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Familiar Faces to Make Up 88th Precinct's New Community-Policing Program

By Alexandra Leon | October 27, 2016 4:27pm
 Sgt. Matthew Piezzo will be leading the Neighborhood Coordination Officer program at the 88th Precinct.
Sgt. Matthew Piezzo will be leading the Neighborhood Coordination Officer program at the 88th Precinct.
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DNAinfo/Alexandra Leon

CLINTON HILL — As the NYPD’s new community-policing program rolls out in Fort Greene and Clinton Hill, residents can expect to see some familiar faces. 

Each of the 88th Precinct’s new “neighborhood coordination officers,” or NCOs, are veteran officers that have been working the beat for years. 

Commanding Officer John Buttacavoli introduced the officers Wednesday night at St. Joseph’s College.

Buttacavoli, who has been leading the precinct since April, said he chose officers who have already established themselves as a part of the community. 

“I wanted to pick the right people for this program,” he said. “So my process was, I wanted to get veteran guys that I knew knew the community very well.”

Under the program, eight specially trained NCOs are permanently assigned to one of four newly created patrol sectors within the precinct. The officers are tasked with getting to know the residents and blocks within their sector on personal level.

The 88th Precinct’s new NCOs have been establishing those relationships since before the program officially rolled out earlier this month. 

In May, officers Kraig Klouda and Richard Kern helped investigators catch the last of 10 drug dealers who were being sought for selling narcotics outside a methadone clinic at Fulton Street and Waverly Avenue. The "Sector A" officers, who have 10 and 12 years on the job respectively, recognized the suspect’s face from their daily patrols and were able to identify him to investigators on the case. 

“I was happy to make them NCOs because they really took a vested interest in the community and they really took a vested interest in what they’re doing out there every day,” Buttacavoli said.

Other officers like Det. Eanna McCabe, who’s been at the precinct for 18 years, are already community fixtures. McCabe was promoted to detective after several years on the Myrtle Avenue post.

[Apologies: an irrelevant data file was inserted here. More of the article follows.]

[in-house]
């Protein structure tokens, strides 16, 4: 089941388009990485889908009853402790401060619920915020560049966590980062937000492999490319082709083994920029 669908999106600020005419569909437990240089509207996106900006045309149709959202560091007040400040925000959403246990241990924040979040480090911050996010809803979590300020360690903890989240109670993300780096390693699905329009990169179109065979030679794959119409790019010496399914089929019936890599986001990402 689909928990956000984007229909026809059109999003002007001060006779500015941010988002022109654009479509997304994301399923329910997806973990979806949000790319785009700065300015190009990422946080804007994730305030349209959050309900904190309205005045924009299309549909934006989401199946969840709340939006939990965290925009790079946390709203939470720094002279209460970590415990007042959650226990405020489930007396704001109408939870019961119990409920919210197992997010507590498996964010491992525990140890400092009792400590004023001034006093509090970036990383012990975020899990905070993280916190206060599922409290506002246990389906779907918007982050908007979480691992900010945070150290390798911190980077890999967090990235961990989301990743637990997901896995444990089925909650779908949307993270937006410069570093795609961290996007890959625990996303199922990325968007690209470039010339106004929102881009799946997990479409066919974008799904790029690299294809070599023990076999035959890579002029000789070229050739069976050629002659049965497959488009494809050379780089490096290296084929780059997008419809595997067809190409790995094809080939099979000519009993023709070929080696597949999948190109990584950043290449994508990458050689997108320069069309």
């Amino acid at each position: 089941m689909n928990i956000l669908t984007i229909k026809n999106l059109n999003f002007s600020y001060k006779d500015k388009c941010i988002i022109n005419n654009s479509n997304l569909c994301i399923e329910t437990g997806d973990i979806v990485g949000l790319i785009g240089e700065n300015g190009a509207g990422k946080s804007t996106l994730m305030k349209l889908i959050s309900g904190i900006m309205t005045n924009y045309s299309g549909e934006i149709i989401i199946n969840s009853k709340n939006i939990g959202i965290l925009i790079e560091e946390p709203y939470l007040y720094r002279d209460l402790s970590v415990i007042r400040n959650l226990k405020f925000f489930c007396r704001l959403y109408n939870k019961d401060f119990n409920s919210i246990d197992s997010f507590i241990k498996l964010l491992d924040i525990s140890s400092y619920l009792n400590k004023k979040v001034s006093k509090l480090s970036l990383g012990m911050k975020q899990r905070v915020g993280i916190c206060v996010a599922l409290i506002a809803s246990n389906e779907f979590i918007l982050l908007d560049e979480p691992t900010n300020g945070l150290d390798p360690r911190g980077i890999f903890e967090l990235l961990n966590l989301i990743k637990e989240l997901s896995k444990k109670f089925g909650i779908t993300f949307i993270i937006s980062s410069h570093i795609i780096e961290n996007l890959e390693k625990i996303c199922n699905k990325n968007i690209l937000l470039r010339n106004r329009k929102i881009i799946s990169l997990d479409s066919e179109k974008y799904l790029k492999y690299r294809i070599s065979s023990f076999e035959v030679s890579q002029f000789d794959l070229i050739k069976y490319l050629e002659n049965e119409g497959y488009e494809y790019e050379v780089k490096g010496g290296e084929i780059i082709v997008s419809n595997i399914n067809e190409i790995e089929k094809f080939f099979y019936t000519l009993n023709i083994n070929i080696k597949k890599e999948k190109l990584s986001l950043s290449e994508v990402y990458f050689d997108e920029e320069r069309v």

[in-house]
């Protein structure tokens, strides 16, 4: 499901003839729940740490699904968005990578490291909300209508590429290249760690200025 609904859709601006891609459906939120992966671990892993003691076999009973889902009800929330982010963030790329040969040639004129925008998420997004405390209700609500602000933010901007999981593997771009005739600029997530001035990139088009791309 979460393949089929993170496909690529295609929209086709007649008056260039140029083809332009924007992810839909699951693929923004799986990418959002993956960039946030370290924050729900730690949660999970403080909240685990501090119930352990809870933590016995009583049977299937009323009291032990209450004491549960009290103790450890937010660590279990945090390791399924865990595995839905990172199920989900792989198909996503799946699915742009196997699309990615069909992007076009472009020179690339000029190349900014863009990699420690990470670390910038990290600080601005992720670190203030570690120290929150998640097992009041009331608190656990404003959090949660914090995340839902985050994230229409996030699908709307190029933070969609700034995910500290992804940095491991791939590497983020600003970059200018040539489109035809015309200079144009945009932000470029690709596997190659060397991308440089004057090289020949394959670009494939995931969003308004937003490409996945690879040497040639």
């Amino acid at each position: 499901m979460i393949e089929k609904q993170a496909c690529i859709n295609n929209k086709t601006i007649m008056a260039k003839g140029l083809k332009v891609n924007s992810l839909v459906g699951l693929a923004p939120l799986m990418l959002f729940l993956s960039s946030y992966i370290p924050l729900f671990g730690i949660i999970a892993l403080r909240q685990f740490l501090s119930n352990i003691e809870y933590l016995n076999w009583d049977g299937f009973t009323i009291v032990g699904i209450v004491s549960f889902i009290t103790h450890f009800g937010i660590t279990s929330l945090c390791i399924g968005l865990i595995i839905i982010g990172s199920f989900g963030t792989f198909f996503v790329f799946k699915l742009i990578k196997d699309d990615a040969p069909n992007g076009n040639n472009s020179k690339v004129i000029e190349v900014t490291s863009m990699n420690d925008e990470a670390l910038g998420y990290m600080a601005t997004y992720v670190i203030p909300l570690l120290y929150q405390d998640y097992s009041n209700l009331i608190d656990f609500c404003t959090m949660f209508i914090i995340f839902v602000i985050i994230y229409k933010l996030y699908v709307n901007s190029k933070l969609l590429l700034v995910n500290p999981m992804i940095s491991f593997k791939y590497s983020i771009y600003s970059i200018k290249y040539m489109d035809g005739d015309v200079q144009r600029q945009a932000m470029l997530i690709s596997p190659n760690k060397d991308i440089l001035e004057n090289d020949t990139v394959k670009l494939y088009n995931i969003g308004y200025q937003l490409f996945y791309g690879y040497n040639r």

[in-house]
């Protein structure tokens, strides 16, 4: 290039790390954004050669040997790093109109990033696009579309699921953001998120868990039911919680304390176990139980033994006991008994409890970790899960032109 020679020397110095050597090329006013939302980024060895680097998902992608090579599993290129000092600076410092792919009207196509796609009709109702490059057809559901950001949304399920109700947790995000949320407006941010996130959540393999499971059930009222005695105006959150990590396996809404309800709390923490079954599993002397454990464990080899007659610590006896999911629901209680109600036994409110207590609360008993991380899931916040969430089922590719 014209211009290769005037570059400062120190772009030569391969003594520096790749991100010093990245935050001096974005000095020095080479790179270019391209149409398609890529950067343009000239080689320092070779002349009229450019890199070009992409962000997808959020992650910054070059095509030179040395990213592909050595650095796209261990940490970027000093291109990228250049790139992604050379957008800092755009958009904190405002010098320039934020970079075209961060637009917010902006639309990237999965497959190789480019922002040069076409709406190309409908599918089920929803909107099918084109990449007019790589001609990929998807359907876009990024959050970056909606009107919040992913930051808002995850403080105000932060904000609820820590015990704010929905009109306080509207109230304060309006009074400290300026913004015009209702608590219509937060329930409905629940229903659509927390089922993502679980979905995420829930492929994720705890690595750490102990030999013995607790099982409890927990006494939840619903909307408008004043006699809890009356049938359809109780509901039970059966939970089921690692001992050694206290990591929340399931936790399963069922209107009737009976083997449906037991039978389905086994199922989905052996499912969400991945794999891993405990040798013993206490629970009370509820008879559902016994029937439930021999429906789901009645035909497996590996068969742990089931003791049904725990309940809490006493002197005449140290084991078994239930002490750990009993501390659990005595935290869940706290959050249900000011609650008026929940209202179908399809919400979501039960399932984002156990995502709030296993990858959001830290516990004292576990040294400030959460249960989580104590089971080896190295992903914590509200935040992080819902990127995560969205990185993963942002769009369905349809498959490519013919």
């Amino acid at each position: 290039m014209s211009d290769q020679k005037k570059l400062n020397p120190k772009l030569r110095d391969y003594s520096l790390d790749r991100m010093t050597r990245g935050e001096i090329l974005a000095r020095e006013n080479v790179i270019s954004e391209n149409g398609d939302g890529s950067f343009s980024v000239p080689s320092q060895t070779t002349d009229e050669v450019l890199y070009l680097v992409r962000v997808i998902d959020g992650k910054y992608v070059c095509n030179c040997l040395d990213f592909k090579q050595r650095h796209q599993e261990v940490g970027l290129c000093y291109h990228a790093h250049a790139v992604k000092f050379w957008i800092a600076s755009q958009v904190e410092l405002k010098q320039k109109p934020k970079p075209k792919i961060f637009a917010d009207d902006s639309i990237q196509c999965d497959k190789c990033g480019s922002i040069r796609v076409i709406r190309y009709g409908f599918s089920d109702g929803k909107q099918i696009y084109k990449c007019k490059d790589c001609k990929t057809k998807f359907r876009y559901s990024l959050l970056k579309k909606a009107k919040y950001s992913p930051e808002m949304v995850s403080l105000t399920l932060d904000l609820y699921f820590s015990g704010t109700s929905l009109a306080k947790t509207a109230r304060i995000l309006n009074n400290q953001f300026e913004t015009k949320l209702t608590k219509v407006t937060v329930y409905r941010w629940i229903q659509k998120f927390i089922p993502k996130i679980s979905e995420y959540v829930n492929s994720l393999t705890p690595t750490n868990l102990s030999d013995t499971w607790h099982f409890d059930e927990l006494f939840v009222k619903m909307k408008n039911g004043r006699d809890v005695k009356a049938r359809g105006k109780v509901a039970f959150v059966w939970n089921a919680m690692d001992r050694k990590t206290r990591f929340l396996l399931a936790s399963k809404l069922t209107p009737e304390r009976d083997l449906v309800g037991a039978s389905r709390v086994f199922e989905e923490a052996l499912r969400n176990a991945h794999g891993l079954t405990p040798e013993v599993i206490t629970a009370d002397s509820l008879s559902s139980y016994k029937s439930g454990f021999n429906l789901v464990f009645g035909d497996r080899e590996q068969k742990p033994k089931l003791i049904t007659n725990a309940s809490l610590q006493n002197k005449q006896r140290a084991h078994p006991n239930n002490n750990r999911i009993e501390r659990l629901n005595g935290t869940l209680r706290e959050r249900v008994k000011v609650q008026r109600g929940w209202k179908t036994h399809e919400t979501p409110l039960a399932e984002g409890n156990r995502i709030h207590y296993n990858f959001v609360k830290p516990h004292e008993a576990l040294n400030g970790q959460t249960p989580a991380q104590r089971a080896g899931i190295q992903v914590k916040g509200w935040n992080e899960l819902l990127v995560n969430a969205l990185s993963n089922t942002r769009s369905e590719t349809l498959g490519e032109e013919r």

“I’ve always regarded myself as being an NCO officer in certain respects,” he said. “I think this program, it rubber stamps that fact.”

McCabe will be in charge of the precinct’s "Sector B," along with Officer Evelyn Torres, who has more than 10 years on the job.

Longtime partners officers Desmond Dempster and Bernard Barrow, who have 19 and 17 years on the job, respectively, will be in charge of "Sector C," which includes the Ingersoll and Walt Whitman houses, as well as the Brooklyn Navy Yard. 

The 88th Precinct’s "rookie NCOs" will be in charge of "Sector D," the precinct’s largest, but Buttacavoli said officers Amador Rivero and Vincent Ciardiello will make up for having fewer years on the job with “pure motivation.”

“They were the fastest guys out of the gate,” the commanding officer said. “They were really down out there in the nitty-gritty. They are dealing with absolutely everyone.”

Rivero and Ciardiello, who have six and seven years on the job, respectively, will patrol the sector that includes several high schools, Fort Greene Park, Atlantic Terminal and the Barclays Center. 

Rivero vowed to take care of the neighborhood’s kids, as well as be open to talk with community members about pretty much anything.

“I don’t have children, but I can tell you this — we will do our best to look out for those children as if they were our own,” he said.

“If you live within our boundaries come talk to us. If there’s an issue in your building, if there is anything you want to talk about... I’m knowledgeable in heavy metal too, just in case.”

Sergeant Matthew Piezzo, a 12-year veteran with an investigative background, will be leading the precinct’s NCO program. 

Over the next few months, the precinct will be unveiling a brand-new website with profiles and contact information for each of the new NCOs. The officers will also have their own Facebook pages so residents can reach out to them with questions or concerns.